When you lubricate something, you make it a little bit greasy so it can easily move or slide. You might need to lubricate a rusted bolt in order to unscrew it, for example.

Mechanics who work on cars need to lubricate engine parts all the time, to remove old ones and attach new ones. Oil is commonly used to lubricate metal surfaces so they don't stick against each other. All different kinds of machines and engines — from jumbo jets to sewing machines — need to be lubricated in order to work properly. The Latin root word is lubricatus, "to make slippery or smooth," from lubricus, or "slippery."

Definitions of lubricate

v make slippery or smooth through the application of a lubricant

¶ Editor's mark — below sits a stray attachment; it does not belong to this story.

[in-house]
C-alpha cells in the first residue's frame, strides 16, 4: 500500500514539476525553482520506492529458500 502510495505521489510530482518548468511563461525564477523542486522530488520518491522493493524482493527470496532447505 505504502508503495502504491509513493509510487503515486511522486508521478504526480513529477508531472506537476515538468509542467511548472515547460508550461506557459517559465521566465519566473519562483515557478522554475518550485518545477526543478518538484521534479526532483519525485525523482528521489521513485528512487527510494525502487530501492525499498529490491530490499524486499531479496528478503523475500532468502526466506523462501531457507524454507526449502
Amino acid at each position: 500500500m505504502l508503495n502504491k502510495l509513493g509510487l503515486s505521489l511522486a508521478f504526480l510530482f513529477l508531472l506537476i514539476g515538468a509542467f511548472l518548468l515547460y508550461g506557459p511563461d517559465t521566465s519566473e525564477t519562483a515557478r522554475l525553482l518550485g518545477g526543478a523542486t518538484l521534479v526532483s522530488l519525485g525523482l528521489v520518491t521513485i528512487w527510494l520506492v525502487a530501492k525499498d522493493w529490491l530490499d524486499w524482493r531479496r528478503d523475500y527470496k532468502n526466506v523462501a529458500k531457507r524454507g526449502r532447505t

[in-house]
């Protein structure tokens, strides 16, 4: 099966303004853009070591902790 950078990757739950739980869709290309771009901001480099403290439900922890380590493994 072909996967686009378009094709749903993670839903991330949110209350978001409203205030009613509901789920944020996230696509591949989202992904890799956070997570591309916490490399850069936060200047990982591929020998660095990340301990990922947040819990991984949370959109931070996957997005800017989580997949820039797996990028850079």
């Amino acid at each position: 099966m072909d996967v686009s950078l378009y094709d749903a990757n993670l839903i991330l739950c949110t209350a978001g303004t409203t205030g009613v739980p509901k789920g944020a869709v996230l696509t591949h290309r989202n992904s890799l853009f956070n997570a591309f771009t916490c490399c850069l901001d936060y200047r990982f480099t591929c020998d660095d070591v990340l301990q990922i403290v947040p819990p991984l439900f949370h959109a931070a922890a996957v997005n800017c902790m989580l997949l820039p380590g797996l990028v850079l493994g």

lubricate the key”
Type of:
alter, change, modify
cause to change; make different; cause a transformation

v apply a lubricant to

lubricate my car”
Type of:
fill, fill up, make full
make full, also in a metaphorical sense

v have lubricating properties

“the liquid in this can lubricates well”
Type of:
have the quality of being; (copula, used with an adjective or a predicate noun)

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